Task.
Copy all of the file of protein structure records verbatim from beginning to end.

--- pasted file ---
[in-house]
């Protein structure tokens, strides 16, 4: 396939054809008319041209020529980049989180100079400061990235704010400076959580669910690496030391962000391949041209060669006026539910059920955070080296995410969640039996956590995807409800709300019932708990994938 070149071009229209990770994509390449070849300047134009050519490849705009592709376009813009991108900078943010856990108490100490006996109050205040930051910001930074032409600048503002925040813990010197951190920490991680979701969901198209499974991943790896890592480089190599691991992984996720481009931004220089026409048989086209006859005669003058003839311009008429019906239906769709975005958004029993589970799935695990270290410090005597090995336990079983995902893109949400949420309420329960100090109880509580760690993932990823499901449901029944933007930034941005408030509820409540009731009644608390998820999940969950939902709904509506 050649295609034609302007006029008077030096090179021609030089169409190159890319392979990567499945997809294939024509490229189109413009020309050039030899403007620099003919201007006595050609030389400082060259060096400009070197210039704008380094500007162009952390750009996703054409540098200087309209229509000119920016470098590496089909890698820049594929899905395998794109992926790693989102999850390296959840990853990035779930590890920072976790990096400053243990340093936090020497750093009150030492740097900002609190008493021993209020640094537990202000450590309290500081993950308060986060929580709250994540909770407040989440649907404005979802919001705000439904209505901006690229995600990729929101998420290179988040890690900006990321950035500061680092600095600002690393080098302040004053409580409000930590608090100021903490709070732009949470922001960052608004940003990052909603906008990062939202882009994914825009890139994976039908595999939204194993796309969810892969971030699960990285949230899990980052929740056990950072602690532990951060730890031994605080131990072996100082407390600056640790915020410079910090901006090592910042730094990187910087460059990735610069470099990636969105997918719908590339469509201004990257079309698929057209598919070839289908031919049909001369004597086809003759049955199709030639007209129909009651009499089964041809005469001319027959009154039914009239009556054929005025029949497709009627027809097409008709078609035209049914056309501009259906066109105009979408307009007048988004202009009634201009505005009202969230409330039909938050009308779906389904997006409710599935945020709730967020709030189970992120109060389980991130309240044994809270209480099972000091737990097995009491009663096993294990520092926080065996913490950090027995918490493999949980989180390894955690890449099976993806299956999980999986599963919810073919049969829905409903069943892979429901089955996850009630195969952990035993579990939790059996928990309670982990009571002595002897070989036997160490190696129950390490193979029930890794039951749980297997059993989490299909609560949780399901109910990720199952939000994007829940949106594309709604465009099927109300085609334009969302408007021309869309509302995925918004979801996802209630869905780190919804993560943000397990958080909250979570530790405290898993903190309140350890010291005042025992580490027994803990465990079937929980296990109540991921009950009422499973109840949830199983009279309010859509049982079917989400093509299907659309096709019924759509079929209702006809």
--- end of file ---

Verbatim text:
[in-house]
């Protein structure tokens, strides 16, 4: 396939054809008319041209020529980049989180100079400061990235704010400076959580669910690496030391962000391949041209060669006026539910059920955070080296995410969640039996956590995807409800709300019932708990994938 070149071009229209990770994509390449070849300047134009050519490849705009592709376009813009991108900078943010856990108490100490006996109050205040930051910001930074032409600048503002925040813990010197951190920490991680979701969901198209499974991943790896890592480089190599691991992984996720481009931004220089026409048989086209006859005669003058003839311009008429019906239906769709975005958004029993589970799935695990270290410090005597090995336990079983995902893109949400949420309420329960100090109880509580760690993932990823499901449901029944933007930034941005408030509820409540009731009644608390998820999940969950939902709904509506 050649295609034609302007006029008077030096090179021609030089169409190159890319392979990567499945997809294939024509490229189109413009020309050039030899403007620099003919201007006595050609030389400082060259060096400009070197210039704008380094500007162009952390750009996703054409540098200087309209229509000119920016470098590496089909890698820049594929899905395998794109992926790693989102999850390296959840990853990035779930590890920072976790990096400053243990340093936090020497750093009150030492740097900002609190008493021993209020640094537990202000450590309290500081993950308060986060929580709250994540909770407040989440649907404005979802919001705000439904209505901006690229995600990729929101998420290179988040890690900006990321950035500061680092600095600002690393080098302040004053409580409000930590608090100021903490709070732009949470922001960052608004940003990052909603906008990062939202882009994914825009890139994976039908595999939204194993796309969810892969971030699960990285949230899990980052929740056990950072602690532990951060730890031994605080131990072996100082407390600056640790915020410079910090901006090592910042730094990187910087460059990735610069470099990636969105997918719908590339469509201004990257079309698929057209598919070839289908031919049909001369004597086809003759049955199709030639007209129909009651009499089964041809005469001319027959009154039914009239009556054929005025029949497709009627027809097409008709078609035209049914056309501009259906066109105009979408307009007048988004202009009634201009505005009202969230409330039909938050009308779906389904997006409710599935945020709730967020709030189970992120109060389980991130309240044994809270209480099972000091737990097995009491009663096993294990520092926080065996913490950090027995918490493999949980989180390894955690890449099976993806299956999980999986599963919810073919049969829905409903069943892979429901089955996850009630195969952990035993579990939790059996928990309670982990009571002595002897070989036997160490190696129950390490193979029930890794039951749980297997059993989490299909609560949780399901109910990720199952939000994007829940949106594309709604465009099927109300085609334009969302408007021309869309509302995925918004979801996802209630869905780190919804993560943000397990958080909250979570530790405290898993903190309140350890010291005042025992580490027994803990465990079937929980296990109540991921009950009422499973109840949830199983009279309010859509049982079917989400093509299907659309096709019924759509079929209702006809």